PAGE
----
SEOUL, South Korea (AP) – North Korea has confirmed 15 more deaths and hundreds of thousands more patients with fever as it mobilizes more than a million health and other workers to try to suppress the country’s first COVID-19 outbreak, state media reported Sunday.
After maintaining a highly controversial claim to be free of coronavirus for more than two years, North Korea announced on Thursday that it had found its first COVID-19 patients since the pandemic began.
It has since said the fever has spread across the country “explosively” since late April, but has not revealed exactly how many COVID-19 cases it has found. Some experts say North Korea lacks the diagnostic kits needed to test a large number of suspected COVID-19 patients.
The additional deaths reported Sunday took the country’s reported fever-related deaths to 42. The official Korean Central News Agency also reported that an additional 296,180 people with fever had been counted, bringing the reported total to 820,620.
The outbreak has sparked concern about a humanitarian crisis in North Korea because most of the country’s 26 million people are believed to be unvaccinated against coronavirus, and its public health system has been in ruins for decades. Some experts say North Korea could suffer huge deaths if it does not immediately receive external shipments of vaccines, medicines and other medical supplies.
Since Thursday, North Korea has introduced a nationwide lockdown to fight the virus. Observers say it could further strain the country’s fragile economy, which has suffered in recent years due to sharply reduced foreign trade caused by pandemic-related border closures, punishing UN economic sanctions over its nuclear program and its own poor governance.
During a meeting on the outbreak on Saturday, North Korean leader Kim Jong Un described the outbreak as a historic “major upheaval” and called for unity between the government and the people to stabilize the outbreak as soon as possible.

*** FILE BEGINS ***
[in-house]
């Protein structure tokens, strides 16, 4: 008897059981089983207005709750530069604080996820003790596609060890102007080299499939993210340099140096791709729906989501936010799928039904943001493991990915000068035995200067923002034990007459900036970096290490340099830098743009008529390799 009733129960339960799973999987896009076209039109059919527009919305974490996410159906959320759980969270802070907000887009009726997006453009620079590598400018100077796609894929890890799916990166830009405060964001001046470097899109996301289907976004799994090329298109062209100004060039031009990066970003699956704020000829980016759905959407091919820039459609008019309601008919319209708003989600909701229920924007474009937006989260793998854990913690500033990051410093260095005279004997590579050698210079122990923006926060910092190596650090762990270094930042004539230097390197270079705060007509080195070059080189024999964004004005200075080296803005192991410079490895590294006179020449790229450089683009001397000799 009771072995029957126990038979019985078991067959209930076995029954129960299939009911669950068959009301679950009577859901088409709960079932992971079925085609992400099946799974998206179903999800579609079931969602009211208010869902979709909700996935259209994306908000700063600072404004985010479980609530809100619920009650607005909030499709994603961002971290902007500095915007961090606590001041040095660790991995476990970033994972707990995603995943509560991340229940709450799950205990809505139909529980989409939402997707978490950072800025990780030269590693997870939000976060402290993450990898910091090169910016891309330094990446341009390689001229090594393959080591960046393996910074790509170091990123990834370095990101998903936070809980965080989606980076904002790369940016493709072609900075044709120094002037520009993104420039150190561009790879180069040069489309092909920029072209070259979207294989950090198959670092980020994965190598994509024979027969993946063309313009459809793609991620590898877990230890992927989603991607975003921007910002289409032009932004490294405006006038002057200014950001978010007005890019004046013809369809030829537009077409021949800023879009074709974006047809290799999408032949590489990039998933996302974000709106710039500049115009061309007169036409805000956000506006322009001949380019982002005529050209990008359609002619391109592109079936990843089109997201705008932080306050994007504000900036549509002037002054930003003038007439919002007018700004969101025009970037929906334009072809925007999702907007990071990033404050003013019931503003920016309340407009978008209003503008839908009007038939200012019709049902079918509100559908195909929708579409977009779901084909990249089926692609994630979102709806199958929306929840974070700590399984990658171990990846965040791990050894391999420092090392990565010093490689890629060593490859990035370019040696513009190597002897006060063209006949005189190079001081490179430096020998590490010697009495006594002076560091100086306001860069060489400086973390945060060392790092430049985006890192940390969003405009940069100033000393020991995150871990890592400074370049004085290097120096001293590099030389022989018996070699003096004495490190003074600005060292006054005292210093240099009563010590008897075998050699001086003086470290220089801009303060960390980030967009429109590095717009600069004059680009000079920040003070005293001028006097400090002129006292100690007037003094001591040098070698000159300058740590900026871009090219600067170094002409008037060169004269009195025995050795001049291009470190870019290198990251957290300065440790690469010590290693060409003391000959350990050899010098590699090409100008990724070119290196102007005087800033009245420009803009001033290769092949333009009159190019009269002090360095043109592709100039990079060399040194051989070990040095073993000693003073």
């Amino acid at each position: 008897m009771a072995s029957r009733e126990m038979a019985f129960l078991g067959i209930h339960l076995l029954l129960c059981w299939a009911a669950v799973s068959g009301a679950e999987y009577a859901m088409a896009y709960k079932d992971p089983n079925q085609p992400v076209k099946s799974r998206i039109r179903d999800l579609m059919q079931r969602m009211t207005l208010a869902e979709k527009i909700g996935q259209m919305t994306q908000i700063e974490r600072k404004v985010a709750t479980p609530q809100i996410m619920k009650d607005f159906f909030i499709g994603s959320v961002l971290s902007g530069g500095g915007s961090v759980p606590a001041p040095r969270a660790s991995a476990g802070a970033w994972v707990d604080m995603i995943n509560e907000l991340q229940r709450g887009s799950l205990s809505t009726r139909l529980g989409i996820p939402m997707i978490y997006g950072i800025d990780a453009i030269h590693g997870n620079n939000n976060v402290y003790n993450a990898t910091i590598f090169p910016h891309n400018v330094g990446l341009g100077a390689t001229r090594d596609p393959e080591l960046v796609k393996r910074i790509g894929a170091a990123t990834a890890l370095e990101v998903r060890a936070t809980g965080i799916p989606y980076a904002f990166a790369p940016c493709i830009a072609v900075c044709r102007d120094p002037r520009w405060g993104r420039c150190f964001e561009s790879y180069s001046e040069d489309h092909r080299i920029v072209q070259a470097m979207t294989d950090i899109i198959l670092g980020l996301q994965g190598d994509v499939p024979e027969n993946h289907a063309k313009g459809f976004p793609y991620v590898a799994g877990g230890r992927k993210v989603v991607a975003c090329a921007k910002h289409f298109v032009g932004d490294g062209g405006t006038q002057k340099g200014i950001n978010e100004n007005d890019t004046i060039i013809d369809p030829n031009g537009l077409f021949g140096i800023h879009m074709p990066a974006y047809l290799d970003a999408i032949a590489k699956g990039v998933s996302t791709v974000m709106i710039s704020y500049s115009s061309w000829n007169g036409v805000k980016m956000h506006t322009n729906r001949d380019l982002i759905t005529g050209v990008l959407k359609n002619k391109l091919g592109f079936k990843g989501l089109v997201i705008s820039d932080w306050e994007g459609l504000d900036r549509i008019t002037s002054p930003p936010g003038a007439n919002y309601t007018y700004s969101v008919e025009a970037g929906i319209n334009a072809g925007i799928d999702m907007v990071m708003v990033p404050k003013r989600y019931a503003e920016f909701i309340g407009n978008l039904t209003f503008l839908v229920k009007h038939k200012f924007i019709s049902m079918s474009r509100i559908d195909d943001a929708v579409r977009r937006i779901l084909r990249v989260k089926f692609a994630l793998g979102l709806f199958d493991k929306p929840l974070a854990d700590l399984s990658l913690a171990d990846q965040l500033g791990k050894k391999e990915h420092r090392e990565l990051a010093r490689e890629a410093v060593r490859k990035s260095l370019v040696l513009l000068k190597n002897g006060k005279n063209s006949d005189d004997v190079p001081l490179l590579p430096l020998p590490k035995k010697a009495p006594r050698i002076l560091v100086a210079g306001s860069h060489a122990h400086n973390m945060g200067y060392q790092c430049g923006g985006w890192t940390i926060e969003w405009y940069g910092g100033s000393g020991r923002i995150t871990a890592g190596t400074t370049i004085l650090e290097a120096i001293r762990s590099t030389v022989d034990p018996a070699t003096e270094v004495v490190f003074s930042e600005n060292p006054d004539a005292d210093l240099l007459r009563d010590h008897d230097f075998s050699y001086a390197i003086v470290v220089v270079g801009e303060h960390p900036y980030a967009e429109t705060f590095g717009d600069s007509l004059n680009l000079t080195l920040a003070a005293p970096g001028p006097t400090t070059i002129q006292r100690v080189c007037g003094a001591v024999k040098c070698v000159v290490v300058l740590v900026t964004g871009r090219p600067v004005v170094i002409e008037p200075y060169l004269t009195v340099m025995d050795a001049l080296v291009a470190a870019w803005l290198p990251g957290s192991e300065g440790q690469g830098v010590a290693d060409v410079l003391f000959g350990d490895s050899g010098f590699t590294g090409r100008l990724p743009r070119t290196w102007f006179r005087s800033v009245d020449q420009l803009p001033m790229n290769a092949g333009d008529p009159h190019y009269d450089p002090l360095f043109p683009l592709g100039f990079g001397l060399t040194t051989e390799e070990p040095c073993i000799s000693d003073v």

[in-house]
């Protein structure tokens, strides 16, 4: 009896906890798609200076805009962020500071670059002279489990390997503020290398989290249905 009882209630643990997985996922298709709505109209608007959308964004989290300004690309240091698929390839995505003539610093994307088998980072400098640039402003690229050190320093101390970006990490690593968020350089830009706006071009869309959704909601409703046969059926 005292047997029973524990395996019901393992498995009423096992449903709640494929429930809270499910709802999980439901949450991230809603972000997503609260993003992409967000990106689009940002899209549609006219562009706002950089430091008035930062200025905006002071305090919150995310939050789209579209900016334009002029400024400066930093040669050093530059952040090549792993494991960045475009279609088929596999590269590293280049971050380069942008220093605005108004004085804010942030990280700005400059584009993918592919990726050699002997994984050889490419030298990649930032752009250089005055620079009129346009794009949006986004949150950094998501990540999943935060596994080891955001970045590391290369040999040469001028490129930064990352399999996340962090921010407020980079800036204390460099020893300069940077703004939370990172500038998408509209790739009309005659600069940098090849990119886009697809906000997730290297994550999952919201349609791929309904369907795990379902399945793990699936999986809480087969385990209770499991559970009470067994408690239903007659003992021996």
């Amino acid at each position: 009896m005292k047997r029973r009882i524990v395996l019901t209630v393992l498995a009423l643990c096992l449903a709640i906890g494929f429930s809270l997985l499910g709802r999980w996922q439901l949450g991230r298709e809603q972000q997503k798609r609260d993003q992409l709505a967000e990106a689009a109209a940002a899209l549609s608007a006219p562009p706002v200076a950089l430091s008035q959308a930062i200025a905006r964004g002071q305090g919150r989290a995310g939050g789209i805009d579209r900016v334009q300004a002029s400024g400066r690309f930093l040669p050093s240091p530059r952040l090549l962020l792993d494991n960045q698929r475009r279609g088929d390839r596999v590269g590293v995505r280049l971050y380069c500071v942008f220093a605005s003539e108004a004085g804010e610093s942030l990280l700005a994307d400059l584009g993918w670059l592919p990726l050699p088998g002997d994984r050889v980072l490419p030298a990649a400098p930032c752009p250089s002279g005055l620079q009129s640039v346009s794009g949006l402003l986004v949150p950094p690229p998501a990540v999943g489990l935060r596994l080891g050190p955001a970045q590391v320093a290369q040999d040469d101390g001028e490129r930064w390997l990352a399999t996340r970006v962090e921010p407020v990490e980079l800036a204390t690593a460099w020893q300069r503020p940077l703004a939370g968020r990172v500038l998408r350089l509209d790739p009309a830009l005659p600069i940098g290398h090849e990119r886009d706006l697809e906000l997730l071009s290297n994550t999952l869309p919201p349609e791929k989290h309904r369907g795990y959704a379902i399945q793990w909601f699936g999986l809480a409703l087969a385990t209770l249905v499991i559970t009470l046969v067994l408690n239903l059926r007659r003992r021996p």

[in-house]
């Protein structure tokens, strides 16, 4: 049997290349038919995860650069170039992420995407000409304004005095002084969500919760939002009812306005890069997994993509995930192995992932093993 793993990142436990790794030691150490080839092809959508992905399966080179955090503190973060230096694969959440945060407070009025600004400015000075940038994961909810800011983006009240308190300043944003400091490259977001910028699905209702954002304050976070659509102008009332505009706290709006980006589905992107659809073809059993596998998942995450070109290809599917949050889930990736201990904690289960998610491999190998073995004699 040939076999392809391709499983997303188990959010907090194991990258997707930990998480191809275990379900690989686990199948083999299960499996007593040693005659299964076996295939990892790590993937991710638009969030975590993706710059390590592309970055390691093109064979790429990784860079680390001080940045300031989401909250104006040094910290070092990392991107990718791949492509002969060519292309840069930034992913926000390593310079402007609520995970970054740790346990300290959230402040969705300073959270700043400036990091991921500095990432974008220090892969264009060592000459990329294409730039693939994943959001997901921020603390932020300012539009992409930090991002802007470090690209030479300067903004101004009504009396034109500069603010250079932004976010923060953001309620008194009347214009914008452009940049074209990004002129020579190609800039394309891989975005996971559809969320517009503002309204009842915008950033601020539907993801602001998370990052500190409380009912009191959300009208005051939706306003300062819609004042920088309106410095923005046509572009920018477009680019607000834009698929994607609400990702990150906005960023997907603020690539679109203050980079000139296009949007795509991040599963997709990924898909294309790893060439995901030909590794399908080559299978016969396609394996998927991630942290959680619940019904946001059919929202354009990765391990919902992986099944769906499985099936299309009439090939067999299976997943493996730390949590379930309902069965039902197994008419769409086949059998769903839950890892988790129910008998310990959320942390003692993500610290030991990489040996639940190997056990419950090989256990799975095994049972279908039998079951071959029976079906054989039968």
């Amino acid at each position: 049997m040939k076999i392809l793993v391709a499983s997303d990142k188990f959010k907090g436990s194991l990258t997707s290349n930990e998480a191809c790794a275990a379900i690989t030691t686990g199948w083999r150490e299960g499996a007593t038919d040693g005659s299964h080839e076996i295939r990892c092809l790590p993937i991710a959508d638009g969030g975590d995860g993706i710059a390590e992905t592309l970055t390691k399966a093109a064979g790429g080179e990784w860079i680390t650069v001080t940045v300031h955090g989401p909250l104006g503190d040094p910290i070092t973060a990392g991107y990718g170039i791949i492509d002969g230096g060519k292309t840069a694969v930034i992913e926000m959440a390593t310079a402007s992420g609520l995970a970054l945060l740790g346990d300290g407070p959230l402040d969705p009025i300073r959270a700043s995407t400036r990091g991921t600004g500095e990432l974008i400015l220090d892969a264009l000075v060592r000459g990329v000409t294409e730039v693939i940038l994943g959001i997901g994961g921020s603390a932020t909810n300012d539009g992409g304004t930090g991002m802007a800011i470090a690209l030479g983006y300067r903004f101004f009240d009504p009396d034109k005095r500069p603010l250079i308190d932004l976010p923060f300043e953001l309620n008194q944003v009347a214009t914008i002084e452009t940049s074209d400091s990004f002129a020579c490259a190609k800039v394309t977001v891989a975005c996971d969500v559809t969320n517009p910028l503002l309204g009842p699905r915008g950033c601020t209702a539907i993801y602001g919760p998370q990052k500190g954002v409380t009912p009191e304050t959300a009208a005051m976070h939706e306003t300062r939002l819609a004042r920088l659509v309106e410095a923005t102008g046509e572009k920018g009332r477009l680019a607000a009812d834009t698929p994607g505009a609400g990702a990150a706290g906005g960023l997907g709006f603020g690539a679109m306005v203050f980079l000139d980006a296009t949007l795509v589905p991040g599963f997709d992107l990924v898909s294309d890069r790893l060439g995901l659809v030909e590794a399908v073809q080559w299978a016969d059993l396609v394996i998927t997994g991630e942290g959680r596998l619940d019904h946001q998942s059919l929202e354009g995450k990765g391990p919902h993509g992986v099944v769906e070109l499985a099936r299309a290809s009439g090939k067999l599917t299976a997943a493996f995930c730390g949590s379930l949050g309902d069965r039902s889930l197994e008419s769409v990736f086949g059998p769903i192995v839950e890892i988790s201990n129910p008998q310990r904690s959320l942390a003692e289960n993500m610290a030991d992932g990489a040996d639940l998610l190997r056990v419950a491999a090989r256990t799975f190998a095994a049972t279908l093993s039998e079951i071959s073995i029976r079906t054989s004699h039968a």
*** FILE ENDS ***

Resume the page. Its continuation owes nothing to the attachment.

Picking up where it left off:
The KCNA said Sunday that more than 1.3 million people have been engaged in work to examine and treat sick people and increase public awareness of hygiene. It said everyone with fever and others with abnormal symptoms were quarantined and treated. The KCNA said the heightened pandemic response also includes the establishment of more quarantine facilities, emergency transportation of medical supplies to hospitals and increased disinfection efforts.
“All the provinces, cities and counties of the country have been completely locked up, and work units, production units and housing units have been closed to each other since the morning of May 12, and a rigorous and intensive survey of all people is being carried out,” the KCNA said.
Of those with symptoms, 496,030 have recovered, while 324,4550 as of Saturday are still receiving treatment, the KCNA reported, citing the country’s emergency epidemic prevention center.
State media say Kim and other senior North Korean officials are donating their private reserve medicine to support the country’s anti-pandemic fight. During Saturday’s meeting, Kim expressed optimism that the country could bring the outbreak under control, saying that most transmissions take place in communities that are isolated from each other and do not spread from region to region.
Despite the outbreak, Kim has ordered officials to proceed with planned economic, construction and other government projects, a proposal that authorities do not require people to stay at home. Hours after North Korea admitted its virus outbreak on Thursday, North Korea even fired ballistic missiles at sea in a continuation of its latest series of weapons tests.
The KCNA said Kim, accompanied by top deputies, visited a mourning center on Saturday set up for senior official Yang Hyong Sop, who died a day earlier, to express his condolences and meet with bereaved relatives. A separate KCNA envoy said officials and workers in the Northeast were launching initiatives to prevent an expected spring drought from harming crop yields and quality.
South Korea and China have offered to send vaccines, medical supplies and other relief supplies to North Korea, but Pyongyang has not publicly responded to the allegations. North Korea previously rejected millions of doses of vaccines offered by the UN-backed COVAX distribution program amid speculation that it was concerned about possible side effects of vaccines or international surveillance requirements attached to those shots.
White House Press Secretary Jen Psaki said Thursday that the United States supported international aid efforts but did not plan to share its vaccine supplies with the Nordic region. The North Korean virus outbreak could still be a major topic of discussion when President Joe Biden visits Seoul later this week for a summit with newly installed South Korean President Yoon Suk Yeol.
South Korea’s former spy chief Park Jie-won wrote on Facebook on Friday that in May 2021, as then director of the National Intelligence Service, he had proposed that Washington send 60 million doses of vaccines to North Korea as humanitarian aid via COVAX. He said there were later negotiations in the UN and the Vatican to also send 60 million doses to North Korea, but such assistance was never realized as no formal offers were made to North Korea.
Park said he hopes North Korea will accept Yoon’s aid offer quickly, though he said he doubts North Korea would do so.